WATERVILLE — Thomas College is waiving a long-standing requirement that students submit standardized test scores with their applications, a move officials say they hope will benefit first generation students.

The decision to waive the requirement for the SAT or ACT is already in effect for students applying for admission in the spring of 2015, according to a press release the school sent on Wednesday.

“Research shows that first generation students tend not to do as well,” said Vice President of Enrollment Management Jonathan Kent in an interview. “That’s one of the first things I noticed working here is that a large percentage of our students are first generation. I personally felt that was a disadvantage to them.”

About 70 percent of students at Thomas are first generation, meaning they haven’t had a parent or sibling receive a bachelor’s degree, Kent said. The school is not alone in its decision to waive standardized test requirements. Among the roughly 1,800 non-profit four-year colleges in the U.S., 82 percent required or recommended a college entrance exam, such as the SAT, for admission in 2003, compared with 78 percent in 2013, according to the College Board, the organization that administers the exam.

Colby College, which is also in Waterville, requires applicants to submit standardized test scores, but other local schools such as Unity College in Unity and the University of Maine at Farmington do not.

At Thomas, merit scholarships are currently based on a combination of standardized test scores and GPA, but that will change, Kent said. Students can still submit standardized test scores if they wish, but scholarships will also be awarded without them, he said.

“If someone has a 100 GPA, but they don’t do as well on the test because they have test anxiety or don’t have access to resources to learn how to take the test, they might have lost out on scholarship money,” Kent said. “Research also shows that a high school transcript actually is a better indicator of how a student will do in college.”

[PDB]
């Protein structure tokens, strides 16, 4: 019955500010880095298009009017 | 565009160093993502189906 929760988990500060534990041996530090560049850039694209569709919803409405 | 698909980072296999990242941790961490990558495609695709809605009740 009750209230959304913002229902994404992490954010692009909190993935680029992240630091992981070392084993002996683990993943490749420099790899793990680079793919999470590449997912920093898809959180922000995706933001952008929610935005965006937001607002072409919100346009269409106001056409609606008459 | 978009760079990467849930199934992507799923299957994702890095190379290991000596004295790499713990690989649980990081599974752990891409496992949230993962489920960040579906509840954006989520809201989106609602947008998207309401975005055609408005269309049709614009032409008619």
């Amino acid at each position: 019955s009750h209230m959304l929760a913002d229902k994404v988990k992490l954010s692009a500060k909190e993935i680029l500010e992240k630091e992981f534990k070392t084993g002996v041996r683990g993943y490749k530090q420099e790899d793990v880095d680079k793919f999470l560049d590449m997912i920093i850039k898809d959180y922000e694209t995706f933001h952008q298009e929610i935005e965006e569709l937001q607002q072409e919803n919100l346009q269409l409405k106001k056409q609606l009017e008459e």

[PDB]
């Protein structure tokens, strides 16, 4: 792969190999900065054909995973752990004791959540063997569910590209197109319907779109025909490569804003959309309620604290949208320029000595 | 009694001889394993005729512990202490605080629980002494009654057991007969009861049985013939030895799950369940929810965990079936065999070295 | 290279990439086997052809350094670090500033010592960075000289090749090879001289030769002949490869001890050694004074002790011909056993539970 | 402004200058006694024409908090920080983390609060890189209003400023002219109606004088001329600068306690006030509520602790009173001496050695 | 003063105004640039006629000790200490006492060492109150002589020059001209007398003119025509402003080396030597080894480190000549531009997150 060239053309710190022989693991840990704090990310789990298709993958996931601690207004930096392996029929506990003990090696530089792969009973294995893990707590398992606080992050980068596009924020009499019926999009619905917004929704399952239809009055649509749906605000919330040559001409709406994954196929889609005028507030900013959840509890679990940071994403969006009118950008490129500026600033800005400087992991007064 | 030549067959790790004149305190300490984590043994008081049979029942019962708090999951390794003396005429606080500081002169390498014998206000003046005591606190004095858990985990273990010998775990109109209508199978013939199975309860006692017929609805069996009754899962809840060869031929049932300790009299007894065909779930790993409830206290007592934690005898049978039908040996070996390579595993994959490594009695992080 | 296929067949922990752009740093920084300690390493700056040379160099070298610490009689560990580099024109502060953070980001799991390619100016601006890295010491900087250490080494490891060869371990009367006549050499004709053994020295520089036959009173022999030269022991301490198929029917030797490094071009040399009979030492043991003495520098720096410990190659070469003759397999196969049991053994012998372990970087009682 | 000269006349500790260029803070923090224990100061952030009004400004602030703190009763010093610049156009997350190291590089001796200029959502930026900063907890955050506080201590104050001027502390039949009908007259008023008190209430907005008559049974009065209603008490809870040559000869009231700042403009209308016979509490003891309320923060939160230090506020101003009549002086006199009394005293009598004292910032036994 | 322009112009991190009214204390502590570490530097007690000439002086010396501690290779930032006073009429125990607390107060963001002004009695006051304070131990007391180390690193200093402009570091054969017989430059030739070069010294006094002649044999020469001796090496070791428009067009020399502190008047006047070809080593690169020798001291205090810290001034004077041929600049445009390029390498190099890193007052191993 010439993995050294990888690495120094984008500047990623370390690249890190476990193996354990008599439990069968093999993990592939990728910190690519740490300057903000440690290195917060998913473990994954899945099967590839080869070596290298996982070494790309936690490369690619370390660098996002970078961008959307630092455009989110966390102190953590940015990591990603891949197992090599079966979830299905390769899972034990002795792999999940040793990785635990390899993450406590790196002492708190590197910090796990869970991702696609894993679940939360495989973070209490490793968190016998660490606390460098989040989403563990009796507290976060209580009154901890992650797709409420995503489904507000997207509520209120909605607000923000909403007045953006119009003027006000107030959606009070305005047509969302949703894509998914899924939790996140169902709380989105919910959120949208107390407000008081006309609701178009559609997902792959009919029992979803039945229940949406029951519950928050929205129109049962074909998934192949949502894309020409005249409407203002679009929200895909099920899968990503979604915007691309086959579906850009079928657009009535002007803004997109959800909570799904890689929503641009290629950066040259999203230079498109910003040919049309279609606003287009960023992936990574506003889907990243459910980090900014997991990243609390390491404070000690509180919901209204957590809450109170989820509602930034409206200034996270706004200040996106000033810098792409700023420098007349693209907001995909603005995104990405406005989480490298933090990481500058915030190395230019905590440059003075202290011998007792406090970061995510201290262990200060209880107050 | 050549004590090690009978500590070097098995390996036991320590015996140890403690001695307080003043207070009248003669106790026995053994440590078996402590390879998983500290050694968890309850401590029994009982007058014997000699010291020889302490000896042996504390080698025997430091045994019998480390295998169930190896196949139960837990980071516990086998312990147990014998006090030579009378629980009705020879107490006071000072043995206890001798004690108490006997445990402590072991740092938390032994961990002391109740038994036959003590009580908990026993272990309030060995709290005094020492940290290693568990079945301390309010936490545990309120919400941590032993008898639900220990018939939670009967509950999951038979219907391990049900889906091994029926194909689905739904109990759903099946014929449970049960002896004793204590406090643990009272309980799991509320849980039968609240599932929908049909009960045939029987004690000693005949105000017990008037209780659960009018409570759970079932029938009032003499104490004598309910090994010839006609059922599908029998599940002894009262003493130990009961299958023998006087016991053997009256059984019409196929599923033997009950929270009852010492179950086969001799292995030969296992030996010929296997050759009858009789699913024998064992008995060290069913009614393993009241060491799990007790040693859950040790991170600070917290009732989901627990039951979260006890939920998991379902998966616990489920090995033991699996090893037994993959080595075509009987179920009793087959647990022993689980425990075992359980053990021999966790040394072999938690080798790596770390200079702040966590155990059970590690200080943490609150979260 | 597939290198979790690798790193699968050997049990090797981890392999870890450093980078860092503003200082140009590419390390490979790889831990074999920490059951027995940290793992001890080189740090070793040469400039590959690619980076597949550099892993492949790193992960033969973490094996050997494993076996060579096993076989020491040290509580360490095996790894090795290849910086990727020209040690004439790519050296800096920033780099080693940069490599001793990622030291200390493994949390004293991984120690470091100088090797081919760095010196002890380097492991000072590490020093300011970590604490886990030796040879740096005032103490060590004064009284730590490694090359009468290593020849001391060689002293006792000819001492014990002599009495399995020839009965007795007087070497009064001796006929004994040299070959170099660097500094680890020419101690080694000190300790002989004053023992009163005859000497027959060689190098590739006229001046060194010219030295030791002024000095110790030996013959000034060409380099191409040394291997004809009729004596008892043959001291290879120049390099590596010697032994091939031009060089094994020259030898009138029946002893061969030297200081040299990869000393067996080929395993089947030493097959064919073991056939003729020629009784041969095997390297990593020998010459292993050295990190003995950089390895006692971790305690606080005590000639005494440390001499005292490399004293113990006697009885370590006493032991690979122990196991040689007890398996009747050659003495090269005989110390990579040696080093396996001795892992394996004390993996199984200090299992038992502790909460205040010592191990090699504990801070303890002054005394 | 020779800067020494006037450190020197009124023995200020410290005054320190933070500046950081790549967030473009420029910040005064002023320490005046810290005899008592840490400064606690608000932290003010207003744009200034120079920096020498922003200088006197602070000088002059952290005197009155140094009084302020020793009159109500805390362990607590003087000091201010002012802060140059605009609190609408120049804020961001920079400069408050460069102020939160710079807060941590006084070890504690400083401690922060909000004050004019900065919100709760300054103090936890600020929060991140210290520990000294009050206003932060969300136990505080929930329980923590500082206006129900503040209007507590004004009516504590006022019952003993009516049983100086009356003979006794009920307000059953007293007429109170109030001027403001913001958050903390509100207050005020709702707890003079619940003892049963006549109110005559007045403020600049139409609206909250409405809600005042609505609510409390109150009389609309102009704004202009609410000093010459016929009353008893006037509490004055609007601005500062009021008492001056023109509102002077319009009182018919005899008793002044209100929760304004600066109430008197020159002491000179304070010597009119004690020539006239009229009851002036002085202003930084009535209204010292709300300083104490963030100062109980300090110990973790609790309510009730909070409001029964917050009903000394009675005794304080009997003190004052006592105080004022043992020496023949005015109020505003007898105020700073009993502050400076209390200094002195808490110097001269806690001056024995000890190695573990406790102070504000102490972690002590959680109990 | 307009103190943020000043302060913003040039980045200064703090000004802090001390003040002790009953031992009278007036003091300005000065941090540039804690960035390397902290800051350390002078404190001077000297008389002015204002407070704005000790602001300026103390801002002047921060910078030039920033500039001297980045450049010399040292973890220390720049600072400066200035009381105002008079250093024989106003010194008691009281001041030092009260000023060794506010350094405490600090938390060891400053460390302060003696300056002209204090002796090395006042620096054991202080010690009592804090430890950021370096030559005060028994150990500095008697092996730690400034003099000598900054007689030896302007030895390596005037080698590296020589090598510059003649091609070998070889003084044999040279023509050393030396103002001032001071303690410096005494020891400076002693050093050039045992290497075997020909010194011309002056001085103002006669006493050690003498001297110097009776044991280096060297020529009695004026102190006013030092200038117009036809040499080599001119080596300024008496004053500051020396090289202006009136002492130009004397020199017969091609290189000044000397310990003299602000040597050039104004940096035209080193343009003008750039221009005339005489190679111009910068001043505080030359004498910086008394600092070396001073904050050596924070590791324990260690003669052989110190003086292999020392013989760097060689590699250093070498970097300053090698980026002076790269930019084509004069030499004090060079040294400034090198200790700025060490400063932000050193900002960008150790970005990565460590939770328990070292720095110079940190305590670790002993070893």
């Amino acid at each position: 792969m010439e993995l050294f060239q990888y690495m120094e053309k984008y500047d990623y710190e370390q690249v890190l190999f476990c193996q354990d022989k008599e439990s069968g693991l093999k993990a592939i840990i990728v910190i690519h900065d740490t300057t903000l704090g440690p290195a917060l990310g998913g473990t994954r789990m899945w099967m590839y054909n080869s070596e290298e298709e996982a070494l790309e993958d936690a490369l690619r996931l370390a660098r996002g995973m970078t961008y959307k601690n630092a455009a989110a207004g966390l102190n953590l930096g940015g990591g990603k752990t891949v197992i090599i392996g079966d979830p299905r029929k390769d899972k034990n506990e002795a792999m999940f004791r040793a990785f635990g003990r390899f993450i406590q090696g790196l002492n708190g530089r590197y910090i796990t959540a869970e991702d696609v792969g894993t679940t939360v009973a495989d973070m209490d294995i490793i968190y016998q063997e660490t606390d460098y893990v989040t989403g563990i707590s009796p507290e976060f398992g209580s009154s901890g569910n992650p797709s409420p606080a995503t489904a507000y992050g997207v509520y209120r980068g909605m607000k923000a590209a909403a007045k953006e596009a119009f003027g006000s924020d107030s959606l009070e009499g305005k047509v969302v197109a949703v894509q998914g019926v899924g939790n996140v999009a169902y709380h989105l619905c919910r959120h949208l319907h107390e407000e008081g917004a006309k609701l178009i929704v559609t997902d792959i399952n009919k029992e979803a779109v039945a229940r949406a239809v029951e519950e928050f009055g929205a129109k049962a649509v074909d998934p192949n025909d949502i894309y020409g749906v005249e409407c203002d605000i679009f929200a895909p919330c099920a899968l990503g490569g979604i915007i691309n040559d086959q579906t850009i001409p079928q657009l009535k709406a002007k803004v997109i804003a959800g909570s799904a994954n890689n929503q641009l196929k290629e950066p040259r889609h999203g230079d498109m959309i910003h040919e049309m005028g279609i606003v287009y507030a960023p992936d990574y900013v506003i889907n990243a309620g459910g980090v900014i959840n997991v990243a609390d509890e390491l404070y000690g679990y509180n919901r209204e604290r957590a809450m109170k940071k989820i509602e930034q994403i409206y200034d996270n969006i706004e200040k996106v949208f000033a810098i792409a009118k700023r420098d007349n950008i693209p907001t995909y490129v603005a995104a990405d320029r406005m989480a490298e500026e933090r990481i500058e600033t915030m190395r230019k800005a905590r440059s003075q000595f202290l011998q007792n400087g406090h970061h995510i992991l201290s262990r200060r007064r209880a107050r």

At the University of Maine at Farmington, where standardized test scores have not been required since 1992, a large percentage of students still submit SAT scores at some point in the application process, said Eileen Reading, associate director of admission. The exam is also used for class placement, and students who do not submit scores with their application often submit them once enrolled, she said.

“It can be helpful, but rather than how a student performs on a single test, their performance over three years typically tells us a lot more,” Reading said.

In December, UMF announced that the college would eliminate its $40 student application fee, another decision that Reading said was designed to take down barriers to education for first generation students, who make up about 40 percent of the student body.

Reading said, “Thomas has been another leader in working to help first generation students as well. It’s good for them to move in that direction.”

Waiving the SAT requirement at Thomas could boost application numbers, Kent said, although officials at UMF and Unity College said that while standardized test scores are not required, a large percentage of students still choose to submit them.

In 2013, 83 percent of students at UMF had submitted SAT scores at some point, whether during the application process or for class placement, Reading said. At Unity College, more than half of applicants to the school submit standardized test scores during the admissions process, said Joe Saltalamachia, director of admissions.

“I think it is appealing to some students, because if they didn’t do well and think, ‘Oh, I didn’t score well and I don’t have enough to get into the college of my dreams,’ but they see that Unity doesn’t require it — it gives them hope that there is opportunity for them,” he said.

While a decision to submit SAT scores doesn’t usually make or break an acceptance decision, it can be useful to admissions officers in determining how qualified a student is. For example, if a student has a high GPA but low SAT scores, it could cause admissions officials to question how challenging the curriculum is at their high school or whether the school inflates grades.

“We’re not going to judge them by it in terms of acceptance, but sometimes it will throw a red flag to us,” Saltalamachia. “It can trigger a conversation with a student about what happened with the SAT and provide us with a little more information.”

At Thomas, where the acceptance rate is between 80 and 90 percent, officials hope eliminating the requirement for the SAT could actually help make the school more competitive by encouraging smart students who don’t do well on the exam to apply. “I think a smart student who doesn’t do well on the test is a little bit embarrassed so they’ll tend not to apply to schools that require it, whereas now that we don’t require it, we’ll see those students, who still have good GPAs,” Kent said.

Rachel Ohm — 612-2368

[email protected]

Twitter: @rachel_ohm

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